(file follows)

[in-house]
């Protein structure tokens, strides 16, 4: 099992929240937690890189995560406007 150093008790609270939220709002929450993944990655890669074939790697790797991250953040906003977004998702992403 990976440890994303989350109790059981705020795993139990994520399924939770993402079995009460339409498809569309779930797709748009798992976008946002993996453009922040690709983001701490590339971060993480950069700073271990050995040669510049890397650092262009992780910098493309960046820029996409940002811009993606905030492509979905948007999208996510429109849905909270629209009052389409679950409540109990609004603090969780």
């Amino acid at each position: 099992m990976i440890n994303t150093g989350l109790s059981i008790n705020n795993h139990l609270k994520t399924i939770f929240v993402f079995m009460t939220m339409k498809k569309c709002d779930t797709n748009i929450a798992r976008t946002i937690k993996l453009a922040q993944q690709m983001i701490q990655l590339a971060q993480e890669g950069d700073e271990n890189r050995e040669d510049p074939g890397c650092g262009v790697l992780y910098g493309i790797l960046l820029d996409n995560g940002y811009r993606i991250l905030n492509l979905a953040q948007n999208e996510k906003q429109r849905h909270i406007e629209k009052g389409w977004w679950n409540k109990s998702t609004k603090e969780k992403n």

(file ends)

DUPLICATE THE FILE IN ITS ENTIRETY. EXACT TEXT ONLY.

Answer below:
[in-house]
């Protein structure tokens, strides 16, 4: 099992929240937690890189995560406007 150093008790609270939220709002929450993944990655890669074939790697790797991250953040906003977004998702992403 990976440890994303989350109790059981705020795993139990994520399924939770993402079995009460339409498809569309779930797709748009798992976008946002993996453009922040690709983001701490590339971060993480950069700073271990050995040669510049890397650092262009992780910098493309960046820029996409940002811009993606905030492509979905948007999208996510429109849905909270629209009052389409679950409540109990609004603090969780």
């Amino acid at each position: 099992m990976i440890n994303t150093g989350l109790s059981i008790n705020n795993h139990l609270k994520t399924i939770f929240v993402f079995m009460t939220m339409k498809k569309c709002d779930t797709n748009i929450a798992r976008t946002i937690k993996l453009a922040q993944q690709m983001i701490q990655l590339a971060q993480e890669g950069d700073e271990n890189r050995e040669d510049p074939g890397c650092g262009v790697l992780y910098g493309i790797l960046l820029d996409n995560g940002y811009r993606i991250l905030n492509l979905a953040q948007n999208e996510k906003q429109r849905h909270i406007e629209k009052g389409w977004w679950n409540k109990s998702t609004k603090e969780k992403n």